Double-acting Cylinder

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“The first alteration to be noticed in the double-acting engine is that of the cylinder. To insure its double action, it is necessary to provide, at each end of the cylinder, a means of admission of steam from the boiler, and of escape for the steam to the condenser. Hence the double action, which means that the piston is both raised and depressed by the force of steam. For this purpose, a steam box is fixed to each end of the cylinder, communicating, in the one case with the upper, in the other with the lower, surface of the piston. B is the upper, and and B’ the lower, steam box. Each of these boxes is furnished with two valves.” —Comstock, 1850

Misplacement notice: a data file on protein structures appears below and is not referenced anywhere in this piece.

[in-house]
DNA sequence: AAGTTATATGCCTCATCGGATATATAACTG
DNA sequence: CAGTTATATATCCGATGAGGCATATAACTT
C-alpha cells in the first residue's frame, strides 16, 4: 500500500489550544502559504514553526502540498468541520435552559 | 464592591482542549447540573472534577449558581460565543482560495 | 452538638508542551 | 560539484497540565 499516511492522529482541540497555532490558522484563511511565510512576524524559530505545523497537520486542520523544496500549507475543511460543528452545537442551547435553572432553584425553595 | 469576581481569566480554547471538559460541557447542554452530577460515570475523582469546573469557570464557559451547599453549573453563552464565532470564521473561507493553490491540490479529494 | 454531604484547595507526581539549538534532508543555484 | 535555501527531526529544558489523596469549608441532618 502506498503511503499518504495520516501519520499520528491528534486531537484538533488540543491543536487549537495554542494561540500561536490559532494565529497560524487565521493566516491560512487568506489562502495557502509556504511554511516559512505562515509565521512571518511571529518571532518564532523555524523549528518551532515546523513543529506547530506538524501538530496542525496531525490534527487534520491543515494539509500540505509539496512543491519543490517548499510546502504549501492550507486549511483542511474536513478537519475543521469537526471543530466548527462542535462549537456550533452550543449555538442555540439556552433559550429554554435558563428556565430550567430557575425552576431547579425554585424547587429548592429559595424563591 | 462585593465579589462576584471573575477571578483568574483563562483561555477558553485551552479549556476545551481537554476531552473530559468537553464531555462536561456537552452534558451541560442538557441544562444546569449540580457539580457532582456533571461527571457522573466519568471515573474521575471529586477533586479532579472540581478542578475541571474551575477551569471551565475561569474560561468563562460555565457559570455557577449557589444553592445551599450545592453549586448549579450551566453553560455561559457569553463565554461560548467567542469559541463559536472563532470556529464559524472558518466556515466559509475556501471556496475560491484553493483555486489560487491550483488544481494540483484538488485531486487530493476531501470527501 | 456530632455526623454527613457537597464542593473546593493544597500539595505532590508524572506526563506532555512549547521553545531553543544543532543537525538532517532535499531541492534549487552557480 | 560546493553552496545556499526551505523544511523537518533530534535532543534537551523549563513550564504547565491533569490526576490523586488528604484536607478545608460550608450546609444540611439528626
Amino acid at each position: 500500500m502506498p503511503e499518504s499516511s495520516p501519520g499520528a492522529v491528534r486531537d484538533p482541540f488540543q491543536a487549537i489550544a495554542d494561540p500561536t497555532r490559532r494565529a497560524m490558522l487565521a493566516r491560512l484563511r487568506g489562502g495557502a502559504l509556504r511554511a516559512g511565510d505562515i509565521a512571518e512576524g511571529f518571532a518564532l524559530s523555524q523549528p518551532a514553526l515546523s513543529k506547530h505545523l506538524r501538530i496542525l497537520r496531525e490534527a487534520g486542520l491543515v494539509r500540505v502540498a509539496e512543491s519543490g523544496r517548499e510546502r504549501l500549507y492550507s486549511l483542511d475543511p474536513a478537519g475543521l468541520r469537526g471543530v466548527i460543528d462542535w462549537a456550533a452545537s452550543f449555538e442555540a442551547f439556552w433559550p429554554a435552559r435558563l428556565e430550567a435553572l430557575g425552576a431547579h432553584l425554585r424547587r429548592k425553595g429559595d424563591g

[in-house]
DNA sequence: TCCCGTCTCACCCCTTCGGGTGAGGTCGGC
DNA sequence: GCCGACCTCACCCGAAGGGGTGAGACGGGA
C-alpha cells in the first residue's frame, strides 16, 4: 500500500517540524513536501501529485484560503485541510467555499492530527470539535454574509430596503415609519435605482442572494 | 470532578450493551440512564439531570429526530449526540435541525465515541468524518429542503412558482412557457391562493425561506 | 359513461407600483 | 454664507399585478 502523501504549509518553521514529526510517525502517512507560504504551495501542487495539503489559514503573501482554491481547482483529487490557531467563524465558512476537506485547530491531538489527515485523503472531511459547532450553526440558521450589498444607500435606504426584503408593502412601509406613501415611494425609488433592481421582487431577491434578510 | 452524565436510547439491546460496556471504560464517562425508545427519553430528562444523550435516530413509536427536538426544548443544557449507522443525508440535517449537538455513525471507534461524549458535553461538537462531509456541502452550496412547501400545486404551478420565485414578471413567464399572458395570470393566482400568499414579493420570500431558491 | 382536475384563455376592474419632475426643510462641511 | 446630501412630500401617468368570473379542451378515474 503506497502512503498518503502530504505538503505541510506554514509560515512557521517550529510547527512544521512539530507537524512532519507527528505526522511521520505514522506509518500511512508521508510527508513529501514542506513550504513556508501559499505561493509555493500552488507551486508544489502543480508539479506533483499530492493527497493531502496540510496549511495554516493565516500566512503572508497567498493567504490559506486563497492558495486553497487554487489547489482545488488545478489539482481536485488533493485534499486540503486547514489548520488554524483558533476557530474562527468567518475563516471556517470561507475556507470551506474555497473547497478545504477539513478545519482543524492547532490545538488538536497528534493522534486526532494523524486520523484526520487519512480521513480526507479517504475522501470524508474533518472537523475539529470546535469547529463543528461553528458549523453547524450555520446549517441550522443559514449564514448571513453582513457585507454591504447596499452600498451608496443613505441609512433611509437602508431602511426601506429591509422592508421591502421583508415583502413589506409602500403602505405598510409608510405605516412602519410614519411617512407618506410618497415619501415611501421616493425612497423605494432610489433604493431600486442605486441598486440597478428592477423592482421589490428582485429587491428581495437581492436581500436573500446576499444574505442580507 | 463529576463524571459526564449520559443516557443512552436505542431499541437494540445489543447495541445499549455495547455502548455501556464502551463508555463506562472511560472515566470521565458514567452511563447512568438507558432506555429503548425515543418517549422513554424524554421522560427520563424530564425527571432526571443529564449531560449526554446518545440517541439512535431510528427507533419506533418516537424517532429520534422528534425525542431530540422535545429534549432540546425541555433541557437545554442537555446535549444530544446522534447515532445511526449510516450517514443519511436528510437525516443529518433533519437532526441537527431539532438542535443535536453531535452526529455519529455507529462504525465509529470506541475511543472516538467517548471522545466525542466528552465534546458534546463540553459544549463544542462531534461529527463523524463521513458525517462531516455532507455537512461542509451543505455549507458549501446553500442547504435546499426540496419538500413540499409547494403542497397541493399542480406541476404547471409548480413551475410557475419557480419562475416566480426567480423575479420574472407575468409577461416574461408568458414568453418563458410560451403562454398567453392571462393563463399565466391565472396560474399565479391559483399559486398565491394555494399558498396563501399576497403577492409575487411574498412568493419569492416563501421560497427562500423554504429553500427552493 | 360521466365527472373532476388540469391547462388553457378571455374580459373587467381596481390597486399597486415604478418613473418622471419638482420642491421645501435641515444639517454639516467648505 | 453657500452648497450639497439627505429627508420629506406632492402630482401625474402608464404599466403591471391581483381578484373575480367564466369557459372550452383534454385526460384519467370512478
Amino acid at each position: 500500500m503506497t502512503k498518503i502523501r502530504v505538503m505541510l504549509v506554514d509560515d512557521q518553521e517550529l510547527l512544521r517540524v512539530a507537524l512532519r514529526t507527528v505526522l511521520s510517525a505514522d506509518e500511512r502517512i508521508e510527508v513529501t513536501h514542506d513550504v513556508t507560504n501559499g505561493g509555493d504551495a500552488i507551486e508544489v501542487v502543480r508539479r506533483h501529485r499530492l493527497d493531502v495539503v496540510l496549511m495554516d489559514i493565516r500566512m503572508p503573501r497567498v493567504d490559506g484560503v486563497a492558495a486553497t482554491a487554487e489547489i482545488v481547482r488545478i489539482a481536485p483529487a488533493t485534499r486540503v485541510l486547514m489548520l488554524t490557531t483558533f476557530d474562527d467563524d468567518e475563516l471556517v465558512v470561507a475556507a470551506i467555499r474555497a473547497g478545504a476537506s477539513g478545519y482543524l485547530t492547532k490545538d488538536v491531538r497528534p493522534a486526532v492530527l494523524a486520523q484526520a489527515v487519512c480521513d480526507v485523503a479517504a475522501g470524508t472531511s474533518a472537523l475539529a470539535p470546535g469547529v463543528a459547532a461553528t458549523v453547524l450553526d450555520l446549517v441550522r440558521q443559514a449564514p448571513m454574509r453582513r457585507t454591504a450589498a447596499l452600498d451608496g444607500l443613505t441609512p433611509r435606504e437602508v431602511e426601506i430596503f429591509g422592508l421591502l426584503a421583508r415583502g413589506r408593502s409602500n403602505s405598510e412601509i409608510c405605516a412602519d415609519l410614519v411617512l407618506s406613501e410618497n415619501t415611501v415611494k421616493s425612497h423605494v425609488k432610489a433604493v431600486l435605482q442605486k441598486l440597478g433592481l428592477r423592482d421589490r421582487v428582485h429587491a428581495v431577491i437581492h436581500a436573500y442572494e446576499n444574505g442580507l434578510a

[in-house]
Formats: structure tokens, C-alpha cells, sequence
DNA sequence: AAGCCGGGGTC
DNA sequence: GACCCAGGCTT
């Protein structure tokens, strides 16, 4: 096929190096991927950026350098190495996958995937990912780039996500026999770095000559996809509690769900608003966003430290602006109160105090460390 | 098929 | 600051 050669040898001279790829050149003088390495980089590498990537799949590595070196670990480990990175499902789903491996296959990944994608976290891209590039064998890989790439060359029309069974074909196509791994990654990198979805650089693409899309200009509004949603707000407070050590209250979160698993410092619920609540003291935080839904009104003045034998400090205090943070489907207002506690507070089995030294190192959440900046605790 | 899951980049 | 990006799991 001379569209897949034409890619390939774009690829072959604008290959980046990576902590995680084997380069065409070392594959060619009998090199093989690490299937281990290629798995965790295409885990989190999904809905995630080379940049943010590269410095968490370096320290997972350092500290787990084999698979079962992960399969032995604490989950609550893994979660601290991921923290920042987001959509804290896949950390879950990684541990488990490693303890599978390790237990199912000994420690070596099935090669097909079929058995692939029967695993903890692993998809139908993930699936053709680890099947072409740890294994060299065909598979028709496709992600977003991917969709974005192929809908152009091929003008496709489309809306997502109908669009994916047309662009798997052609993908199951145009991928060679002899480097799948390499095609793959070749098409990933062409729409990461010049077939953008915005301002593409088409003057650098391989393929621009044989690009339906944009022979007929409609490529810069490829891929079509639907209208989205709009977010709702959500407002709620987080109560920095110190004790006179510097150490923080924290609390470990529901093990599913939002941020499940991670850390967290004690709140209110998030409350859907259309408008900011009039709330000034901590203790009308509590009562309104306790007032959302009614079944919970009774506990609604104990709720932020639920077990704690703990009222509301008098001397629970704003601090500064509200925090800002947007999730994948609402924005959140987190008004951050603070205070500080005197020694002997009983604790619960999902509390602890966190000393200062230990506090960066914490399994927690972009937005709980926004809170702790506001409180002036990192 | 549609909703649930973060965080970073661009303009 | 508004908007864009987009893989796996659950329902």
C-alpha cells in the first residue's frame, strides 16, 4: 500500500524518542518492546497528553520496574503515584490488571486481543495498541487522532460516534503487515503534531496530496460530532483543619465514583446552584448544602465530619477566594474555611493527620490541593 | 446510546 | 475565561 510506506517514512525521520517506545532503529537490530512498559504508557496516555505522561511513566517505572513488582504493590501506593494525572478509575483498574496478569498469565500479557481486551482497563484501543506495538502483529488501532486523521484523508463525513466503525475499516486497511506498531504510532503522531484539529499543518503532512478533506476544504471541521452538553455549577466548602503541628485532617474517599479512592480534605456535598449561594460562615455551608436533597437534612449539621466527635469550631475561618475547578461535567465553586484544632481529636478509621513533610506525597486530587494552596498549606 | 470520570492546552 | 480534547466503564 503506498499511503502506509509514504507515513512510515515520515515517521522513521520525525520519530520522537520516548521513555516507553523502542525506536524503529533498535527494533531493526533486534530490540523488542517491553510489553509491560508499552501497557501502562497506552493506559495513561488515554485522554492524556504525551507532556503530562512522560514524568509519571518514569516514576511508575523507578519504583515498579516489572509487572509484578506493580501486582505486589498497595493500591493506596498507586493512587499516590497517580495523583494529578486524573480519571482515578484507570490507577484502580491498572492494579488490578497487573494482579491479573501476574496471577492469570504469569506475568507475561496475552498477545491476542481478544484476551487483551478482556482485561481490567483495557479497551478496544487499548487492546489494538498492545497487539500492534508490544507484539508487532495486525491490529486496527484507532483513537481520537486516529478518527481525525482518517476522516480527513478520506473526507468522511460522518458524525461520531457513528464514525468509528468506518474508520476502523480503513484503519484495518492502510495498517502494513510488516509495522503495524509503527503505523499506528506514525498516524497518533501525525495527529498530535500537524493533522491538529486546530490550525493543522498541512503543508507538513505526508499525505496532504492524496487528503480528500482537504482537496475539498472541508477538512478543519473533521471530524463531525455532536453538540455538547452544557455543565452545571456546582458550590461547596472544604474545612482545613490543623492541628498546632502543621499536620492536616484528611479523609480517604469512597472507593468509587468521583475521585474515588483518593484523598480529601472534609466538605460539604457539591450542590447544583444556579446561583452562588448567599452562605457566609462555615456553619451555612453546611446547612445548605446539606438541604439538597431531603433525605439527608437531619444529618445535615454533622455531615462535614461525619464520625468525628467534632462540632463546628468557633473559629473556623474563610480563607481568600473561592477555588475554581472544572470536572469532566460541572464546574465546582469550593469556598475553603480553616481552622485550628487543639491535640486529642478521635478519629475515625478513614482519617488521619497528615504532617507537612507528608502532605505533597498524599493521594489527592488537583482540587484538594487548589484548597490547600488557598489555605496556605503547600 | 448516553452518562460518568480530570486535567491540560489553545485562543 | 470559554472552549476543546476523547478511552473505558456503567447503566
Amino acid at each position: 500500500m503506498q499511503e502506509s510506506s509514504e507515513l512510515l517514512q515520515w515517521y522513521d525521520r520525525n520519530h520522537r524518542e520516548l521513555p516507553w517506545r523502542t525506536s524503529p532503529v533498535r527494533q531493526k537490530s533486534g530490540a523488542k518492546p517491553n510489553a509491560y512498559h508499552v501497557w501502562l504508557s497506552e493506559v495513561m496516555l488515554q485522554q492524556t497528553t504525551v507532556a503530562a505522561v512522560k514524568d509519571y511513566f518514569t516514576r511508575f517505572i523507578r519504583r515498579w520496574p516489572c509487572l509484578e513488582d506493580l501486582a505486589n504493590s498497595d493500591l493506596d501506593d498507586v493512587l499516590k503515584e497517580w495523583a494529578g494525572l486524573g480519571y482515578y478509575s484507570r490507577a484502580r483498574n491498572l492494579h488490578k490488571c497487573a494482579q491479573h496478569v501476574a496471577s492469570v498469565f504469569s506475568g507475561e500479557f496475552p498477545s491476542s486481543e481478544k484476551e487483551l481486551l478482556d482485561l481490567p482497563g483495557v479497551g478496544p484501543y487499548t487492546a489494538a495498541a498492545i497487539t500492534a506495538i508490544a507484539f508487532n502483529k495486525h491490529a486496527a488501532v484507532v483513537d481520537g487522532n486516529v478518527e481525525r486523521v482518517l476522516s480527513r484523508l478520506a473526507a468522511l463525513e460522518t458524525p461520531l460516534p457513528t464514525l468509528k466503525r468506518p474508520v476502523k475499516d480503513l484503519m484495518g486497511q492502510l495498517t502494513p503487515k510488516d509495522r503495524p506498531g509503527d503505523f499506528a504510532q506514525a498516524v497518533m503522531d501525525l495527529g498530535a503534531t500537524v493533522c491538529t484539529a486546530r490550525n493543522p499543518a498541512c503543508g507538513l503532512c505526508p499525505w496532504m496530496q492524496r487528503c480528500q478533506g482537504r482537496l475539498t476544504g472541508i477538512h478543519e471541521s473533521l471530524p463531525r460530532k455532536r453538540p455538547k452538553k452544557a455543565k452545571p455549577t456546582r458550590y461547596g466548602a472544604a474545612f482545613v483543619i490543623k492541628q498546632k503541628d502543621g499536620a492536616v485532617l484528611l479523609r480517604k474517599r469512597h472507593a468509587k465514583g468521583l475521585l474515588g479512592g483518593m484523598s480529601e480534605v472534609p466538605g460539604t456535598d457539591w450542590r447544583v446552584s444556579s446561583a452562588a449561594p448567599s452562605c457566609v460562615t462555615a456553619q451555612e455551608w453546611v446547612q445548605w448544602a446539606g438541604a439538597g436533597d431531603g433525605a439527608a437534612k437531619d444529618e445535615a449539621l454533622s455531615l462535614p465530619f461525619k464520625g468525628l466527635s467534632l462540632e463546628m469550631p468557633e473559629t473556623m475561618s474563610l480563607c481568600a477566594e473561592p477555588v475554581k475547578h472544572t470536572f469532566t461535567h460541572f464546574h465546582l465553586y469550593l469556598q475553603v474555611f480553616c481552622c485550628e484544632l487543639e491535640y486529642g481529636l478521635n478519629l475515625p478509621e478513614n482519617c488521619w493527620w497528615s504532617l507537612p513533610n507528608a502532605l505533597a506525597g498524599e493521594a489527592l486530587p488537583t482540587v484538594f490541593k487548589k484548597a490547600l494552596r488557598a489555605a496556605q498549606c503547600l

J. L. Comstock A System of Natural Philosophy: Principles of Mechanics (: Pratt, Woodford, and Company, 1850) 179


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